However, this is not exactly how the immune system works. An overstimulated and hyperactive immune system may adversely affect our health because sometimes it may overreact and start to fight against our bodies. Such overreactions are the basis of the so-called autoimmune diseases that nowadays appear to be increasingly widespread.

That’s why kefir, and probiotics in general, are better than any drugs that may stimulate the immune system.

Instead of “boosting” or “stimulating” the immune system, probiotics tend to balance and harmonize it.

Kefir acts as a natural antimycotic

After antibiotic treatments, the human body becomes very prone to various types of mycosis. Antibiotics are known to mainly affect and discard bacteria, while fungi remain relatively unaffected. After antibiotic treatment, the human body runs a risk of fungal overgrowth resulting in various fungal infections.

Kefir then again comes to the rescue as a powerful antifungal agent. Kefir is an entirely natural antimycotic that attacks fungal infections while stabilizing the immune system. It is the ideal substance for restoring the normal balance of the intestinal microbiome, thus reducing the risk of both mycotic and bacterial infections.

Kefir helps with detoxification.

To do their job, antibiotics usually contain toxic substances that sometimes take time to be discarded from our bodies after the treatment. Kefir is, therefore, an indispensable tool for the detoxification of our bodies after antibiotic treatments.

Kefir stimulates and facilitates the disposal of these toxins. The results are visible after only a few intakes of kefir: swelling in the limbs and abdomen disappears, cholesterol decreases, blood sugar and blood pressure gets normalized, and you feel a surge of energy.

Kefir leads to rejuvenation.

The effect of a long-lasting treatment with antibiotics is usually quite visible: tired face, sagging skin, dry hair, or in other words – we look older.

Kefir contains many antioxidants that have a remarkable rejuvenating effect. Its potent antioxidant abilities drastically decrease cellular oxidation, which is why kefir is usually called “the elixir of youth“.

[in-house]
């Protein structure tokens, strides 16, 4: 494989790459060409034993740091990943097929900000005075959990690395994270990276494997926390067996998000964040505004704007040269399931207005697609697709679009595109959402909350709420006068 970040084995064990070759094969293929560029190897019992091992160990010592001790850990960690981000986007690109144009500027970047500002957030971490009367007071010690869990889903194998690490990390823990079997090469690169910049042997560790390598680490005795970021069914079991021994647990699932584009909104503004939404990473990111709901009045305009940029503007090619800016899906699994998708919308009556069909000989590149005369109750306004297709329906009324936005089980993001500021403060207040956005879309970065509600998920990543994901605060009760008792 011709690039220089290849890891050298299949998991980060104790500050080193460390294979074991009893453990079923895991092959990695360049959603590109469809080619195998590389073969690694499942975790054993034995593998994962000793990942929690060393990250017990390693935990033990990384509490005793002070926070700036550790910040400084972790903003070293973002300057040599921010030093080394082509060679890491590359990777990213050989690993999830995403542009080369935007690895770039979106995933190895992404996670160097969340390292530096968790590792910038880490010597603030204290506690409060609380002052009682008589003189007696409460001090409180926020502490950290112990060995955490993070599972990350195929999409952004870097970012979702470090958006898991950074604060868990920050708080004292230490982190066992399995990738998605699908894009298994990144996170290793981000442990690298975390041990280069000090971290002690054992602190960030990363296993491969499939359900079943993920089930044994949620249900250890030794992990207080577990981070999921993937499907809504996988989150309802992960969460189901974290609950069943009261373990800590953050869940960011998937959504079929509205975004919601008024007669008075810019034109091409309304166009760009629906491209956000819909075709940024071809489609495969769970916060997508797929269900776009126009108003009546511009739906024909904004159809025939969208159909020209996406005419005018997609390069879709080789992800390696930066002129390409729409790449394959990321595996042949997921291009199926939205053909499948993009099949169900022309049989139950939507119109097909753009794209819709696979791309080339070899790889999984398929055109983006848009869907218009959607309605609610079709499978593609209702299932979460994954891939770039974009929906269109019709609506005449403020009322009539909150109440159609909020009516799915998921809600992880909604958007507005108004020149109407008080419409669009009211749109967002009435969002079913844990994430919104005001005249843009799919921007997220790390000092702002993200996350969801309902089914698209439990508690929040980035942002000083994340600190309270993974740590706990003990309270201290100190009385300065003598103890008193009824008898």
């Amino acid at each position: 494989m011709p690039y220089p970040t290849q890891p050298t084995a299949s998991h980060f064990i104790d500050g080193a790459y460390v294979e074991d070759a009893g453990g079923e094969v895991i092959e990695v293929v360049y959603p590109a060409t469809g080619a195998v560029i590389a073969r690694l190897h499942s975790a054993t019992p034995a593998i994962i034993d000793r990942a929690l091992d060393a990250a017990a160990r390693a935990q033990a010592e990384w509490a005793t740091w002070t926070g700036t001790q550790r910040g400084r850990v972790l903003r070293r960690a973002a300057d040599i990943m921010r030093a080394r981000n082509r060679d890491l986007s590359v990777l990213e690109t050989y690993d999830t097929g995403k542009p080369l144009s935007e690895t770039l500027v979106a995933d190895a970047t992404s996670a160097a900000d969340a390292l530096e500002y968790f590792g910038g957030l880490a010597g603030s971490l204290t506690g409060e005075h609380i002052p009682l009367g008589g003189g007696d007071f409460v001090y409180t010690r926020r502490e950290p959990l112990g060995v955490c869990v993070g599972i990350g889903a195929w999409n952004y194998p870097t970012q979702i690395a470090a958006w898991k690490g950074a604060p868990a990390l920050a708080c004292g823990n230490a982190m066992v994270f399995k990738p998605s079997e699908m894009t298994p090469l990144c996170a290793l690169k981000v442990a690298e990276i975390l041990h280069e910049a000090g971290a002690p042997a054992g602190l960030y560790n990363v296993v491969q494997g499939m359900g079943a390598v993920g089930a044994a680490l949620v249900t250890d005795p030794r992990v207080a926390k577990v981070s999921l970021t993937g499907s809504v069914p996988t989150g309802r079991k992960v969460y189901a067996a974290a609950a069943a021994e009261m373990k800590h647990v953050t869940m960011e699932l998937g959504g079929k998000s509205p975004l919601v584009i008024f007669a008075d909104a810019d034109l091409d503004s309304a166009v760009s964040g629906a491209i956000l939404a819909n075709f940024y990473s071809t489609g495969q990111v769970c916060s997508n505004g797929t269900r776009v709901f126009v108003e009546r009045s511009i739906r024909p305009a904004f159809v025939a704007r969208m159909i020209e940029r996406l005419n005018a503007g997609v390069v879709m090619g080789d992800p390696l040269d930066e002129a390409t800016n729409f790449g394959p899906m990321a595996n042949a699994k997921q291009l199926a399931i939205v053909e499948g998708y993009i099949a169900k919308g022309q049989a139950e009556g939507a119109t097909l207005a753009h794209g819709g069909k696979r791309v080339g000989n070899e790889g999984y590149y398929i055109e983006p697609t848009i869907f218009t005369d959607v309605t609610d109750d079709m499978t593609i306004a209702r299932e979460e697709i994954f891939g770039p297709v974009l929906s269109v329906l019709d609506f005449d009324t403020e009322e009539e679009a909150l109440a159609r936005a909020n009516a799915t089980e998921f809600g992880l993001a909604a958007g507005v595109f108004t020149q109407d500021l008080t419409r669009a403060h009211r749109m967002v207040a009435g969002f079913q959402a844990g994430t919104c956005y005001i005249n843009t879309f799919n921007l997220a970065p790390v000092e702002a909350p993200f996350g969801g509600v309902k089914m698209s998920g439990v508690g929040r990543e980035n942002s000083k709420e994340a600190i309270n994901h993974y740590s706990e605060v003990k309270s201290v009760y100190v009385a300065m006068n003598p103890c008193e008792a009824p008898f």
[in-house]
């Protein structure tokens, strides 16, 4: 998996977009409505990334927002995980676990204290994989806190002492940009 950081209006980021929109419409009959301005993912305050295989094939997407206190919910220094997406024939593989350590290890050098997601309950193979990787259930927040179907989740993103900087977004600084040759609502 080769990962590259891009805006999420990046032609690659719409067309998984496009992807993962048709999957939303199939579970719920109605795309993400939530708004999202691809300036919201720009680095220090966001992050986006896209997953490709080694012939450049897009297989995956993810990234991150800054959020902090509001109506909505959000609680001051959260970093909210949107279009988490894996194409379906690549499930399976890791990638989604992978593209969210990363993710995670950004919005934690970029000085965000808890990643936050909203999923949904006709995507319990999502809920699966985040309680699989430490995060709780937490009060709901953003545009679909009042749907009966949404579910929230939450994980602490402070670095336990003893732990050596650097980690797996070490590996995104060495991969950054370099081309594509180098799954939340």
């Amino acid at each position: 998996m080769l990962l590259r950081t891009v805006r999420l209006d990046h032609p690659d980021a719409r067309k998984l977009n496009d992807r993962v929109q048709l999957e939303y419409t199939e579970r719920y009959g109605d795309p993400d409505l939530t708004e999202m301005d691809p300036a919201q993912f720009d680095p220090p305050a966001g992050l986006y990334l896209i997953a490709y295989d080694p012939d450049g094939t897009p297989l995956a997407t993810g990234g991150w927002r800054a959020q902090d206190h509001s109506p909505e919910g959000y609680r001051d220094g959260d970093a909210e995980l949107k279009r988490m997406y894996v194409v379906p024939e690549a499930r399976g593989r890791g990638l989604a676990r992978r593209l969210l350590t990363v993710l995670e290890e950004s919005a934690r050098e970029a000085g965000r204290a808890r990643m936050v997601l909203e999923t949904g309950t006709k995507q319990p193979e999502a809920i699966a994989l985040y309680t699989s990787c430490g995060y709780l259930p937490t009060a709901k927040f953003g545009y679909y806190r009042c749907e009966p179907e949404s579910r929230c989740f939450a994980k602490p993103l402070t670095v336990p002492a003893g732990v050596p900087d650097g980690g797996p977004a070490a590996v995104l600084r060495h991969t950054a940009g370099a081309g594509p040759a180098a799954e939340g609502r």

Kefir facilitates hormonal balance.

Kefir is also indispensable in hormonal imbalance because it normalizes the hormones that usually make us irritable, suffer from insomnia or depression, or have hair and skin problems – relatively frequent symptoms after long antibiotic treatments.

Is Kefir better than the probiotics offered in the pharmacies?

The short answer is: it depends!

Not all antibiotics are the same, and not all probiotics available in pharmacies in the form of pills are the same.

The probiotics you may find in pharmacies contain particular strains of bacterial cultures that may be beneficial for certain types of antibiotics but inefficient for others.

So, suppose the “commercial” probiotic has been prescribed by your medical doctor together with your specific antibiotic. In that case, it may be best suited for it, and its effect may even be better than the one of kefir.

Otherwise, the multitude of probiotic strains found in kefir makes it more polyvalent and thus a better option than any probiotic product you may find in pharmacies.

This page is for general information purposes only and is not meant as a substitute for professional judgment, neither it is intended to diagnose, treat, cure, or prevent any disease. You should always consult a qualified healthcare professional regarding any health-related condition. This site is a participant in the Amazon Services LLC Associates Program and it may contain affiliate links to Amazon.com.